by Daniel Ventre (CNRS - CESDIP/GERN; Chair in Cyberdefense and Cybersecurity - Ecoles Militaires de Saint-Cyr Coëtquidan / Sogeti / Thalès)
February 20, 2013
(Copyright 2013 Daniel Ventre . This article may not be reproduced without the author’s permission)
Daniel Ventre: Although several definitions of “cyberspace” and “cyberwar” have been proposed (among militaries, governments, researchers…), there is no consensus on the definition of this object/concept. What is your own definition of “cyberspace” and “cyberwar”?
Martin Libicki: Cyberwar should be the use of cyberwarfare (that is, techniques used to usurp the control of computers from their authorized users), in pursuit of politico-military aims (i.e., something that Clausewitz would recognize). Cyberspace is something that I define like this: it’s the Internet and everything connected to the Internet that is like the Internet. That’s more than a little fuzzy, to be sure. More to the point, I don’t believe there’s much point to defining cyberspace, in large part because it’s just a conduit to what is more interesting: the systems being hacked. The emphasis on cyberspace as such is like saying that traffic accidents happen in road-space, or that poison-pen campaigns happen in mail-space.
DV: If we agree that cyberspace is a new domain, what is a « frontier » / « borderline » in it ? Is it really necessary for nation-states to set up virtual frontiers? Is such a project feasible?
ML: The frontier of cyberspace is basically the first router that inbound traffic hits in the country (or the last router that outbound traffic hits); where the wires go is irrelevant. That formulation does not work if the Internet goes directly from an external source (satellite, RF transmissions) to end-consumers, but that’s a very small share of Internet traffic. States can apply border controls there (it’s feasible, China does it), but the first question in a democratic state is what a state gains by doing so (given that interference with the Internet is unpopular in some quarters and not costless).
DV: According to you, what is the most appropriate approach to analyze/explain/understand cyberconflict (ie. its impact on international relations, the origins of cyberwars, etc.): a constructivist approach, a (neo) realist or neoliberal perspective?
ML: This is probably as good a time as any to note that I was trained in economics, not international relations theory (and so I’m not so qualified to differentiate these terms). But maybe the place to start is with “cyberconflict,” whose meaning I’m unsure of. We really haven’t seen a true cyberwar. If cyberconflict means a difference of opinion among states, we have seen tussles about cyberspace in the latest ITU meeting in Dubai. The West told the ITU: hands off. The other big countries wanted the ITU to support a state’s right to manipulate its citizens’ access to the Internet. Was the West realist (Western media and the values it projects tend to be more popular with non-Western citizens than the reverse) or idealist (the West believes in its values and wants them propagated)? Hard to tell.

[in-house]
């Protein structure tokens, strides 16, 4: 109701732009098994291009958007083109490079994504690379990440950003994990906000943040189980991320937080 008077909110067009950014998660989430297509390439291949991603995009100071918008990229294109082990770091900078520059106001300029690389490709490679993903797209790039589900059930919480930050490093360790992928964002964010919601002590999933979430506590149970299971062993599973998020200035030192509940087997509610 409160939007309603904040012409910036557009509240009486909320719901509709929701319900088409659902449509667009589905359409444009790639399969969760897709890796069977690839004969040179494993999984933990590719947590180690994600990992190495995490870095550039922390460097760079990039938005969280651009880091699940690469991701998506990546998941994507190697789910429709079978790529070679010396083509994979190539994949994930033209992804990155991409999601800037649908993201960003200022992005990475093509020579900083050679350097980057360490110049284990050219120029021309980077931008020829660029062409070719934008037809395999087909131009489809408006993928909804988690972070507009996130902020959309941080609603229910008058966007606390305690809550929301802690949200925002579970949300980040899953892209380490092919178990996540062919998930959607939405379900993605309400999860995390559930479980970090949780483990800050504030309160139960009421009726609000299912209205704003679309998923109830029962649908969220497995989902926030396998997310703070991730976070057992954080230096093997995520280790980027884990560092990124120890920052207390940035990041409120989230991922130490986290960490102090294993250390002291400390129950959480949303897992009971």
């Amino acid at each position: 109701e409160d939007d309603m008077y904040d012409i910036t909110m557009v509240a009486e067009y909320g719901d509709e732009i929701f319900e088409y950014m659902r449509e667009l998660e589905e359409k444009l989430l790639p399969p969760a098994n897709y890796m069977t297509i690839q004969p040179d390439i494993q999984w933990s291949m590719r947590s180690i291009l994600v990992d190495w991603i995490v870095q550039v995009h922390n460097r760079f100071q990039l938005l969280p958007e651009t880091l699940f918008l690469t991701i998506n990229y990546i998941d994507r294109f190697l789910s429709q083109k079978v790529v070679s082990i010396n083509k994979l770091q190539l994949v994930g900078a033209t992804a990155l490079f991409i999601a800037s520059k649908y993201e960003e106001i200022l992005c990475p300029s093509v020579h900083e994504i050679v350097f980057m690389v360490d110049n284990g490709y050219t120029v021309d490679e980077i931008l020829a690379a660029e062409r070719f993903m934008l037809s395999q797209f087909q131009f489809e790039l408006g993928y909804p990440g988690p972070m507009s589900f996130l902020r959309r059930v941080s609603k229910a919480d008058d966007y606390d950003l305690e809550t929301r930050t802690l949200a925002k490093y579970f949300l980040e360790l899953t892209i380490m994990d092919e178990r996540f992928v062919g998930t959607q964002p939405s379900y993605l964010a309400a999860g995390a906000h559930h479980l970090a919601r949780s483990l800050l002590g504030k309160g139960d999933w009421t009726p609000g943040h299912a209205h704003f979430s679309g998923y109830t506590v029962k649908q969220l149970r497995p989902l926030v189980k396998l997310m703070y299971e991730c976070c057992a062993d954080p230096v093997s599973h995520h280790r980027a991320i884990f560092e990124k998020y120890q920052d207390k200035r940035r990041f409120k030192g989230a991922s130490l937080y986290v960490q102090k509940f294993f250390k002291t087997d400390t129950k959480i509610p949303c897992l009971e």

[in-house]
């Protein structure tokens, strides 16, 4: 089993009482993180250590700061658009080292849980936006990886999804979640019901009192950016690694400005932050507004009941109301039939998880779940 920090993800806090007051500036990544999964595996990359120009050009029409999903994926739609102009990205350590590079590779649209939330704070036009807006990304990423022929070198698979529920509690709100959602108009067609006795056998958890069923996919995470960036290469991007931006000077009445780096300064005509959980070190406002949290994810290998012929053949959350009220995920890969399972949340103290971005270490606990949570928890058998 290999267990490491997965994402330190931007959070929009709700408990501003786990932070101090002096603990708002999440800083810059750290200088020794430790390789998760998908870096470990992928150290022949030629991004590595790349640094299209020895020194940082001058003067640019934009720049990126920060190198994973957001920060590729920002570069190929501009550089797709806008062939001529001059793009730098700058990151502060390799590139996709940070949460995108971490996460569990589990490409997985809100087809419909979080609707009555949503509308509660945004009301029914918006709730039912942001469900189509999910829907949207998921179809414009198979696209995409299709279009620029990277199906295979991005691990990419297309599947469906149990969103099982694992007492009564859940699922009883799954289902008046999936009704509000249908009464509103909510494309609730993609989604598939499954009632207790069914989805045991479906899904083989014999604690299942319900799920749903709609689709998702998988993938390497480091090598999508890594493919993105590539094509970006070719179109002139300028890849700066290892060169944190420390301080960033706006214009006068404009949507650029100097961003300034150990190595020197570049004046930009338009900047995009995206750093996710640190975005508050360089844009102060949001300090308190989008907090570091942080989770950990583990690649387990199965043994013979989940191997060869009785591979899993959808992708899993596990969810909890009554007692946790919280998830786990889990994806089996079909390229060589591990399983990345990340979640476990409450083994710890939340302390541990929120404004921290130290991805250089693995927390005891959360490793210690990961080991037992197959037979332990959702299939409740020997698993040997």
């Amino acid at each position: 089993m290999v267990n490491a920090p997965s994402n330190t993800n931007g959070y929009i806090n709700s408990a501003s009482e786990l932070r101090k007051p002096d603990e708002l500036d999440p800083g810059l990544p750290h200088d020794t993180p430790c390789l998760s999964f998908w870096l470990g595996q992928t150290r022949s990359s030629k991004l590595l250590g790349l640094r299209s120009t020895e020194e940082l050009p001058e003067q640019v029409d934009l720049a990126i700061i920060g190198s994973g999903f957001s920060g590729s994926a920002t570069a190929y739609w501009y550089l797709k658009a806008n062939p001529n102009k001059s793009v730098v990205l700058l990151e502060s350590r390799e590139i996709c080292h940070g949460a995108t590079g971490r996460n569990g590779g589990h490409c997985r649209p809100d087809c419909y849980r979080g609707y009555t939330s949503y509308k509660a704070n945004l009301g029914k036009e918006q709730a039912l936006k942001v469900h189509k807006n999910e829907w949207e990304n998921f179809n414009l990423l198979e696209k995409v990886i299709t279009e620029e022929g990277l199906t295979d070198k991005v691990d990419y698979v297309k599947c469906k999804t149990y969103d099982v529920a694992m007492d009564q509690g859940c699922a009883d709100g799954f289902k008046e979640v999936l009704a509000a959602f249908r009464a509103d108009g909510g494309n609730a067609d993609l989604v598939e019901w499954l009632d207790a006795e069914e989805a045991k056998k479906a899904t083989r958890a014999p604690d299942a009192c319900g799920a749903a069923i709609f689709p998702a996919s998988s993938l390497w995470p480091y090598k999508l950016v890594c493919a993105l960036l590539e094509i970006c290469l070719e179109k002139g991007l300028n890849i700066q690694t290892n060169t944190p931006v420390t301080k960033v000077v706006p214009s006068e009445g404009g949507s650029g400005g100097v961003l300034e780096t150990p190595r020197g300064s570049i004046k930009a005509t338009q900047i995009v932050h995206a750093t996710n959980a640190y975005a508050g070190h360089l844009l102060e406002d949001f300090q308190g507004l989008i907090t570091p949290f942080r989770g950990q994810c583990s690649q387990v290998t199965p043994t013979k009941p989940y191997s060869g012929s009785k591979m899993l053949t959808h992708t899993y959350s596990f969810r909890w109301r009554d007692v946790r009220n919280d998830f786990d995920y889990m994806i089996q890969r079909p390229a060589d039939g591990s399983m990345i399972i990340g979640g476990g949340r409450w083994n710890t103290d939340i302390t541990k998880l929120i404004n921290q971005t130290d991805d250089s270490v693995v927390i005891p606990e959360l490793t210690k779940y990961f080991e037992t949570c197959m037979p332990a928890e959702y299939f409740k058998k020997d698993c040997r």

DV: What are the main conceptual differences between the 1990s’ "information warfare" and today’s "cyberwar"?
ML: Information warfare of the 1990s was a catch-all that included what we now call cyberwarfare but also psychological warfare, command-and-control warfare, and electronic warfare. It also could also include operational security (OPSEC) and military deception (MILDEP). The overall term evolved to “information operations” circa 1997, but that term is mostly used for psychological warfare and strategic communications today.
DV: Efforts to conceptualize cyberconflict refer to ‘Cold war’ and ‘war on terror’ strategies, policies, concepts (cyber Cold War; cyber deterrence; invisible threat; insider threat; …). What is the most appropriate analogy to analyse cyberconflict: Cold war or War on terror?
ML: Neither, really. The high-tech nature of cyber suggests the Cold War; the lone-wolf potential of cyber suggests the war on terrorism. But neither is a good fit, and, in both cases, for at least one common reason – cyberwar does not really inspire terror (as nuclear weapons do and terrorism aims to). So far cyberwar has been used for annoyance (Estonia, Georgia), as an aid to military operations (Operation Orchard), and for sabotage (Stuxnet). Note that nuclear weapons have been used for none of them; and terrorism is rarely used for sabotage, as such. I don’t think we have much choice but to consider cyberwar on its own merits (although some of the questions from the Cold War such as escalation, signalling, confidence-building measures etc. are potentially interesting to place in a cyber context).